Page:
Photographer Pat Kane discusses his project focused on how Indigenous people in the Northwest Territories of Northern Canada are moving towards meaningful self-determination.
Photographer Pat Kane discusses his project focused on how Indigenous people in the Northwest Territories of Northern Canada are moving towards meaningful self-determination by resetting the past.
An Algonquin Anishinaabe member of the Timiskaming First Nation, Canadian photographer Pat Kane was raised in a mixed-race home. “My mother was born on a reservation in Quebec and my father grew up in an Irish immigrant family,” he says.
“It wasn’t until I moved to Yellowknife [in the Northwest Territories] that I reconnected with my Indigenous side. The people here are so proud of their culture and their elders. That was a turning point for me.”
Photography provided Kane with a path to explore his identity by documenting the lives of the local Indigenous community, who are related to the Dene people of the Navajo Nation. Although Kane isn’t from their nation, his work over the past 20 years has established a bond of trust, understanding and respect.
Although many outsiders have traveled to Indigenous communities, their focus can be exclusionary, framing stories through the lens of fetishistic exoticism to fit a preconceived narrative. Recognising the importance of showing a complex and multifaceted portrait of contemporary life, Kane is exhibiting works from the series Here is Where We Shall Stay, an exploration of the impact of the Anglican Catholic Church on the Dene.
In recent months, more than 1,300 unmarked graves have been found at four sites once home to Canadian residential schools — just the latest horror in a 500 year genocide waged against Indigenous peoples of the Western hemisphere.
Between 1894 and 1947, the government mandated some 150,000 Indigenous children enroll in boarding schools run by the church, which stripped them of their ancestral culture, removed their legal identity as Indians, and subjected them to psychological, physical and sexual abuse. After the mandate was lifted, schools continued to run until another 50 years, the last one finally closing its doors in 1997.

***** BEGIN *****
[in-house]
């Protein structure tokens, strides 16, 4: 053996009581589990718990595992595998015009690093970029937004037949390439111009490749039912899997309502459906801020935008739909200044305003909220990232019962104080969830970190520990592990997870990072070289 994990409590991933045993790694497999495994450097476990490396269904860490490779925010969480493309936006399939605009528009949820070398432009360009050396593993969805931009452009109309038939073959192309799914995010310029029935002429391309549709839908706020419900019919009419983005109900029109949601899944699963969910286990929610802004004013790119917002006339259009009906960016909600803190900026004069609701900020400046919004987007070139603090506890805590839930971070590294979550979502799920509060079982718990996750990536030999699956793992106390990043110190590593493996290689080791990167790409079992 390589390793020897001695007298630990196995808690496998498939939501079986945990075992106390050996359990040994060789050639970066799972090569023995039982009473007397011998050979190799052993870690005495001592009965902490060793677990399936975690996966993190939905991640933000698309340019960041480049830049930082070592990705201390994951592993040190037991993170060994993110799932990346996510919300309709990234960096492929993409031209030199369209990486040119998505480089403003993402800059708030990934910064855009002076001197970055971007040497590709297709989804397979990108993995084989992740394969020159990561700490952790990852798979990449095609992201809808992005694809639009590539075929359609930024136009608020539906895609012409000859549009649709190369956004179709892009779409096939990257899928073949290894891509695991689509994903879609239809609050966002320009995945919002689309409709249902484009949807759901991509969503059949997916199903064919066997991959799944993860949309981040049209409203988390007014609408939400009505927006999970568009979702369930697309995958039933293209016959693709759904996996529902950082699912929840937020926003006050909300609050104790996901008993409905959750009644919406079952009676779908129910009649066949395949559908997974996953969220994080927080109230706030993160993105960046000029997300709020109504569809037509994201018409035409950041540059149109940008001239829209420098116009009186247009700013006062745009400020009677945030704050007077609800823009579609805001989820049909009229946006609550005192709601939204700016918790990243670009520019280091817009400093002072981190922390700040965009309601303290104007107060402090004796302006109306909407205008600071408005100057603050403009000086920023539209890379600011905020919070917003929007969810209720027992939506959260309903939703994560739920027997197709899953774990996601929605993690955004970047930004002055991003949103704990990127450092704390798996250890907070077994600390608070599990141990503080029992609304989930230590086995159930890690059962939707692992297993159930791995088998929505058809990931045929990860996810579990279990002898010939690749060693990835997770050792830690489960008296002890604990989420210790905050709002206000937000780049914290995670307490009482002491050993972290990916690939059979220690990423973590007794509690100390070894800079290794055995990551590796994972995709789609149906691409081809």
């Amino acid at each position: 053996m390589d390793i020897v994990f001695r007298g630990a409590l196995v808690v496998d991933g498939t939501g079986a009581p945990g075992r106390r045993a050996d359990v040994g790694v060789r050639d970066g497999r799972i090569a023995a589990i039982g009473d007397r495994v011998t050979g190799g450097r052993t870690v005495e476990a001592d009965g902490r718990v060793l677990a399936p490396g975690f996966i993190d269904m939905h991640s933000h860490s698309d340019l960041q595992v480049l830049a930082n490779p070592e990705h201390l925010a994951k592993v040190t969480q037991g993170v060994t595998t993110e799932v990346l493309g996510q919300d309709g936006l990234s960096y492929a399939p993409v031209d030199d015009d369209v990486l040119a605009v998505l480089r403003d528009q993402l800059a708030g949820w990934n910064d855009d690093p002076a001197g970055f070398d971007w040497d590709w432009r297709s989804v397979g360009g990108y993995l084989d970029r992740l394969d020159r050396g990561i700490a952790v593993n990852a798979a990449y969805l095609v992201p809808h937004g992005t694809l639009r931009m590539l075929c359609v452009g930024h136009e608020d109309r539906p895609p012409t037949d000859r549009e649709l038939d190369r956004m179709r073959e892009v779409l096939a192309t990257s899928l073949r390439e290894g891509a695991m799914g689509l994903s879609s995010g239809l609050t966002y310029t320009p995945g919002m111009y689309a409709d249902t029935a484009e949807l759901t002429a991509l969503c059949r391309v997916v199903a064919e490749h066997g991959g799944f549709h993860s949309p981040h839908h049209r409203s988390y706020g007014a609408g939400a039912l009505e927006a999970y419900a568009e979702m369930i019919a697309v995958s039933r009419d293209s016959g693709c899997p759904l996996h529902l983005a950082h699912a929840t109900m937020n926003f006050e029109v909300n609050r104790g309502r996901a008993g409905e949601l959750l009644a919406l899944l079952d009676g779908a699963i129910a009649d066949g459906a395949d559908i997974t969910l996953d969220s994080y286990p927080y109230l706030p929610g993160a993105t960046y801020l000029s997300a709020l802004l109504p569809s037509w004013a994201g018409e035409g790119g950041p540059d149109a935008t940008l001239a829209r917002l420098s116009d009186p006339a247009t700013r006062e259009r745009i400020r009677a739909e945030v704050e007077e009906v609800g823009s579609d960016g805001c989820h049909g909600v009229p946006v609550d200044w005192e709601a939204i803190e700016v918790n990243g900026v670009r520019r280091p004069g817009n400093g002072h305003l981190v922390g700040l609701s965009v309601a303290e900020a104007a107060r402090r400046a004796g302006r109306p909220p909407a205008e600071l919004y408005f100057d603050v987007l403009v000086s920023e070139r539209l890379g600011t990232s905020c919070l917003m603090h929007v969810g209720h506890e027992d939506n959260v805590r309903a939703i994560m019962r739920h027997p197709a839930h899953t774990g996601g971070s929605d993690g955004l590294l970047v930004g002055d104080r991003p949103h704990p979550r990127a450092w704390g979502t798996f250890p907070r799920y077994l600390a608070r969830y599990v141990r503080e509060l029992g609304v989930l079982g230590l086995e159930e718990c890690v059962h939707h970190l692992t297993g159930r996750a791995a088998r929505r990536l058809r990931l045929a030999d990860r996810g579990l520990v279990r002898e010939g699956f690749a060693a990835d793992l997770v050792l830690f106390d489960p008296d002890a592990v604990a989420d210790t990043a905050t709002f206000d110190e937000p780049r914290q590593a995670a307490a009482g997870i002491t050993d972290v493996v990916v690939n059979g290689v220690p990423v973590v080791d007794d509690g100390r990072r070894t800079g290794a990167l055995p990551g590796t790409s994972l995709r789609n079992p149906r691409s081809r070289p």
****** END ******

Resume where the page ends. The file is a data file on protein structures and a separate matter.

“The Northwest Territories is ground zero for residential schools — a lot of people living here today attended them,” says Kane. “Indigenous people have gone through a lot of traumatic colonisation because of the church. I wanted to explore that and the relationship between Indigenous spirituality and more formalised Catholic and Anglican [religion].”
Used as a tool of imperialism, Christianity has been used to support genocide, slavery, and oppression for centuries; but perhaps more curious is the hold it has had on those who it was used against, as many have found solace in the story and teachings of Christ.
“It’s amazing how people who have been to residential school still pray and go to church every day,” says Kane. “I wanted to explore this complex relationship but also acknowledge the people moving forward and reclaiming their own identity and sense of place, doing traditional Indigenous things.”
In Here is Where We Shall Stay, Kane shows how the two sides have fused together as part of a shared history of survival and resilience becomes a form of resistance itself. “Indigenous people are not resentful, hateful, or vengeful,” Kane says. “They just want to move forward in a positive way.”
Pat Kane: Here is Where We Shall Stay, presented by Indigenous Photograph, is on view at Photoville, Brooklyn, through December 1, 2021.
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